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We understand the importance of tax refunds, which is why we are dedicated to maximizing your tax return each year. Our team works tirelessly to identify tax credits and deductions for you or your business, ensuring that you receive the maximum benefits. We take the lead in guiding you towards these credits and deductions, and we handle the entire preparation process, so you never miss out on any tax credits or refunds that you and your business are entitled to.

What Is a Tax Credit and Tax Deduction ?

Tax credits lowers the amount of money you must pay the government. It is designed to encourage people to spend money in specific ways. For example, one of the most common tax credits is the Child Tax Credit. Taxpayers who have children under the age 16 at the end of the calendar year receive a credit to help reduce the cost of raising a child. Another popular tax credit is the Lite Learning Credit (LLC). The LLC encourages people to pursue further education by crediting part of the overall cost back at tax time.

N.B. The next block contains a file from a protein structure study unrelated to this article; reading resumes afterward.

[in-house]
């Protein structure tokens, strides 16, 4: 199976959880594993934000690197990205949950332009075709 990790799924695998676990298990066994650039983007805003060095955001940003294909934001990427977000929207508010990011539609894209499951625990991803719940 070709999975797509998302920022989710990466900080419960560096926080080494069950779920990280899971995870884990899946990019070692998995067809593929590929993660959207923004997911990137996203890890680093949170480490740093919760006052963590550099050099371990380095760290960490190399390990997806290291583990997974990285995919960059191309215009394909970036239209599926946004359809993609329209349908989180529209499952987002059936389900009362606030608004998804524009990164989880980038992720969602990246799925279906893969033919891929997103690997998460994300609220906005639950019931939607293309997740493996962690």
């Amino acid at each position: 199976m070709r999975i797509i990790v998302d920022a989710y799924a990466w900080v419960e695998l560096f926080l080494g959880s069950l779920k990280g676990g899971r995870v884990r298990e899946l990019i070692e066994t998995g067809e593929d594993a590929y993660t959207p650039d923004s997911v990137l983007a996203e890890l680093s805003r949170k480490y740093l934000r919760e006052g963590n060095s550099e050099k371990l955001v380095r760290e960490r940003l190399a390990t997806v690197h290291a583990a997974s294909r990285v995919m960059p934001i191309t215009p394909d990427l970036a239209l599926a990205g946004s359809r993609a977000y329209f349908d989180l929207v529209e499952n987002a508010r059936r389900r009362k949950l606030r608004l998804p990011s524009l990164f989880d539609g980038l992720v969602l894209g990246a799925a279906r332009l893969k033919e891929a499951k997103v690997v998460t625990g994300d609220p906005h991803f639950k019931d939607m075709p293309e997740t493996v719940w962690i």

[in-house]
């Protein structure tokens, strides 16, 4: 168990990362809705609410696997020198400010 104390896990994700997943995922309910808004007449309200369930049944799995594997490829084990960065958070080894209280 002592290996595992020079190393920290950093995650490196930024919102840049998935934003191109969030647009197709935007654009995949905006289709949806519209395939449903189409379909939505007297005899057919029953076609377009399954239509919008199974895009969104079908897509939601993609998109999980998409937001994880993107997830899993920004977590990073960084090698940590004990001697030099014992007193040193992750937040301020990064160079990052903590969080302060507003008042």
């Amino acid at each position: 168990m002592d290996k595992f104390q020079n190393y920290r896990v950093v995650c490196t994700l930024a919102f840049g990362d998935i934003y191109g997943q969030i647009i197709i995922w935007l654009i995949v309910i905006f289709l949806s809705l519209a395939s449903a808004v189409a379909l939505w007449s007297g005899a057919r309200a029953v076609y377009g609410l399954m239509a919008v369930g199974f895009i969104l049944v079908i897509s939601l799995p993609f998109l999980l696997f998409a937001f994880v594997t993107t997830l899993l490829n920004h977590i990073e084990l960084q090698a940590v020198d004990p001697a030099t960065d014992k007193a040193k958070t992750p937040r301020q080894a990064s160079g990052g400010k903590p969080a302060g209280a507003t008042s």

A tax deduction lowers one’s taxable income, thus reducing the tax liability. If a person receives a deduction, he decreases the amount from his income, which lowers his taxable income. The lower a person’s taxable income, the lower the tax bill.


By contrast, a tax credit decreases the tax bill rather than a person’s taxable income. So, if a person has a $100,000 salary and has a $10,000 deduction, the taxable income will be $90,000. If the person in this example is taxed at a rate of 25%, the tax bill will be $22,500. If that same person has a $10,000 credit instead of a deduction, he will be taxed at 25% of their $100,000 income and owe $25,000 in taxes. However, he will then be credited $10,000 and owe only $15,000.


Some tax credits are refundable, but most are not. A refundable tax credit, which is different from a tax refund, can be given to taxpayers even if they do not owe any taxes. Additionally, a refundable tax credit can be given in addition to a tax refund.


A nonrefundable tax credit means that a person will get the tax credit up to the amount owed. For example, if a person owes $2,000 in taxes and receives $3,000 in nonrefundable credits, that will simply erase her tax bill. If she gets $3,000 in refundable credits, she will receive a $1,000 tax refund.


Between Federal, State, City and local credits and deductions there are to many to count, so please go to our “how it works section” and let us help get you started.

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Let us help you with your tax questions and concerns. Click here to fill out our questionnaire to get started.

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